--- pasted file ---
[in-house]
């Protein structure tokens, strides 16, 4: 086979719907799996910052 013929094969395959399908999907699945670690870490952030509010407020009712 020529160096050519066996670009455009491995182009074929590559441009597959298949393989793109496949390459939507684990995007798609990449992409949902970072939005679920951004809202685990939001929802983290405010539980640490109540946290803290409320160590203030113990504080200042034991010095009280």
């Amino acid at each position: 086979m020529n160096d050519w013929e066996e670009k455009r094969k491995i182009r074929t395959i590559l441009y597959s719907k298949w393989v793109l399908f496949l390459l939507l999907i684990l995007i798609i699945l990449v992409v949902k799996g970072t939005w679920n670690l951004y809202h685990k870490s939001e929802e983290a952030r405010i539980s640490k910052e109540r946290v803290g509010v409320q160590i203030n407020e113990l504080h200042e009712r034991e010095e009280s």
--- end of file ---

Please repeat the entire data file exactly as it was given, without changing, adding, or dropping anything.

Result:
[in-house]
């Protein structure tokens, strides 16, 4: 086979719907799996910052 013929094969395959399908999907699945670690870490952030509010407020009712 020529160096050519066996670009455009491995182009074929590559441009597959298949393989793109496949390459939507684990995007798609990449992409949902970072939005679920951004809202685990939001929802983290405010539980640490109540946290803290409320160590203030113990504080200042034991010095009280």
């Amino acid at each position: 086979m020529n160096d050519w013929e066996e670009k455009r094969k491995i182009r074929t395959i590559l441009y597959s719907k298949w393989v793109l399908f496949l390459l939507l999907i684990l995007i798609i699945l990449v992409v949902k799996g970072t939005w679920n670690l951004y809202h685990k870490s939001e929802e983290a952030r405010i539980s640490k910052e109540r946290v803290g509010v409320q160590i203030n407020e113990l504080h200042e009712r034991e010095e009280s």